THE
FIELDS INSTITUTE FOR RESEARCH IN MATHEMATICAL SCIENCES
20th
ANNIVERSARY
YEAR 

Fields
Quantitative Finance Seminar
20122013
held
at the Fields Institute, 222 College St., Toronto
Map
to Fields


The Quantitative Finance Seminar has been a centerpiece of the Commercial/Industrial
program at the Fields Institute since 1995. Its mandate is to arrange
talks on current research in quantitative finance that will be of
interest to those who work on the border of industry and academia.
Wide participation has been the norm with representation from mathematics,
statistics, computer science, economics, econometrics, finance and
operations research. Topics have included derivatives valuation,
credit risk, insurance and portfolio optimization. Talks occur on
the last Wednesday of every month throughout the academic year and
start at 5 pm. Each seminar is organized around a single theme with
two 45minute talks and a half hour reception. There is no cost
to attend these seminars and everyone is welcome.
To be informed of speakers and titles for upcoming seminars and
financial mathematics activities, please subscribe to the Fields
mail list.
Upcoming
Talks 20122013
Talks
streamed live at FieldLive


TBA 
Past
Talks 20122013 (Video archive of Talks) 
April 24

Carol Alexander, University of Sussex
Nice Moment Swaps
(slide presentation)
This talk presents the very latest research on moment swaps, starting
with a simple new definition of realised variance that yields discretely
monitored variance swaps with none of the usual pricing errors (viz.
from jumps and from the use of an integral rather than a sum in the
derivation of fair value). We then generalize the set of moment characteristics
which satisfy Neuberger’s aggregation property and explain how
the fair values of such moment swaps may be obtained by pricing some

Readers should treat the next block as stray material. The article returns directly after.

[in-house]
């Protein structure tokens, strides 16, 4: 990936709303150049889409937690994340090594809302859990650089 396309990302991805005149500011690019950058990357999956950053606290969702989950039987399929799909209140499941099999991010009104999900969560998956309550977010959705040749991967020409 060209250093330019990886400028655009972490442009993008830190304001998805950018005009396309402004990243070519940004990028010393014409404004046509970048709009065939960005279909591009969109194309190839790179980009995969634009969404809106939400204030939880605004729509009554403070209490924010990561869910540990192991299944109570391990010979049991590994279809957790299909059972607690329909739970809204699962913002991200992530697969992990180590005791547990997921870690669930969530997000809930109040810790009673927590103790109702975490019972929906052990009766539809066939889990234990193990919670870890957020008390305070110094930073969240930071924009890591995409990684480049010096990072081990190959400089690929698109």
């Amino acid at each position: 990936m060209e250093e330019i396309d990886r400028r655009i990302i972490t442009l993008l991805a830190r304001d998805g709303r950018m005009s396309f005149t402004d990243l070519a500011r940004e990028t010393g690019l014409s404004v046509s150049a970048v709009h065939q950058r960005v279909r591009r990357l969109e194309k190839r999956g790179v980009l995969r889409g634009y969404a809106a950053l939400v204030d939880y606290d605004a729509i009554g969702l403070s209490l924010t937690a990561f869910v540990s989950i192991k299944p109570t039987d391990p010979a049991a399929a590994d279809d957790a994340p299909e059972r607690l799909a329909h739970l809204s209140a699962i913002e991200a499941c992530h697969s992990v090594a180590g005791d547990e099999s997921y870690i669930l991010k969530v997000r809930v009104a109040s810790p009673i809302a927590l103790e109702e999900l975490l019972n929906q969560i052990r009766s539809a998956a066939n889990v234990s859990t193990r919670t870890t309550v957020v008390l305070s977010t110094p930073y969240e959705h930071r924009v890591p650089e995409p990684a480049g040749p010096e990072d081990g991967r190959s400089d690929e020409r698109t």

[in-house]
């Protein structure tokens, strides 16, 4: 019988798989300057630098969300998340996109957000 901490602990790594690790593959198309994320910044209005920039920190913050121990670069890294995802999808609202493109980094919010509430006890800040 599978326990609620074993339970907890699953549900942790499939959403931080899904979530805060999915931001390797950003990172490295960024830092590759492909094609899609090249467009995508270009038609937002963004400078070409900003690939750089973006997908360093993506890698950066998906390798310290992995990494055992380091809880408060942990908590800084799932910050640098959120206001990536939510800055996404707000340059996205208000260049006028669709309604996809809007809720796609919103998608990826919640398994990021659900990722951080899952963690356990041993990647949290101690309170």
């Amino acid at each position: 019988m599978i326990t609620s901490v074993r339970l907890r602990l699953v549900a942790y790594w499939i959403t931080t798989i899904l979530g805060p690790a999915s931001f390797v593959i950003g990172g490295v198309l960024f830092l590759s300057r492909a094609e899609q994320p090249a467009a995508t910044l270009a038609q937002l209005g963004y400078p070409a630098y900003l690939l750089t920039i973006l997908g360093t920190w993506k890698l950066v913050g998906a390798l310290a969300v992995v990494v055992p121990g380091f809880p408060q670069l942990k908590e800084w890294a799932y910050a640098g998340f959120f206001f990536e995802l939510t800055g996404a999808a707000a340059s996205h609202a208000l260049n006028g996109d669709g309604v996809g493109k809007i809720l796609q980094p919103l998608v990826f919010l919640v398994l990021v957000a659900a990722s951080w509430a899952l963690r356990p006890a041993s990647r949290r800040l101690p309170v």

fundamental contacts (e.g. the log and entropy contracts) based on
vanilla option prices. Our methodology relies solely on the assumption
of an arbitragefree market and is therefore relevant for a wide range
of applications.
(Jointly with Johannes Rauch).
Sergey Nadtochiy, University of Michigan
Weak Reflection Principle and Static Hedging of Barrier
Options (slide
presentation)
The classical Reflection Principle is a technique that allows one
to express the joint distributionof a Brownian motion and its running
maximum through the distribution of the process itself. It relies
on the specific symmetry and continuity properties of a Brownian motion
and, therefore, cannot be directly applied to an arbitrary Markov
process. We show that, in fact, there exists a weak formulation of
this method that allows us to recover the same results on the joint
distribution of a Brownian motion and its running maximum. We call
this method a Weak Reflection Principle and show that it can be extended
to a large class of Markov processes, which do not posses any symmetry
properties and are allowed to have jumps. We demonstrate various applications
of this technique in Finance, Computational Methods, Physics, and
Biology. In particular, we show that theWeak Reflection Principle
provides an exact solution to the problem of hedging Barrier options
with a semistatic position in European type claims. Our method allows
us to find such hedging strategies in the diffusion and L´evybased
models. In addition, we show how it can be used to establish robust
static hedging strategies that are modelindependent. We illustratethe
theory with numerical examples.

Mar 27

Albert S. (Pete) Kyle, University of Maryland
Market Microstructure Invariance: Theory and Empirical Tests
Using the intuition that financial markets transfer risks in business
time, we define “market microstructure invariance” as the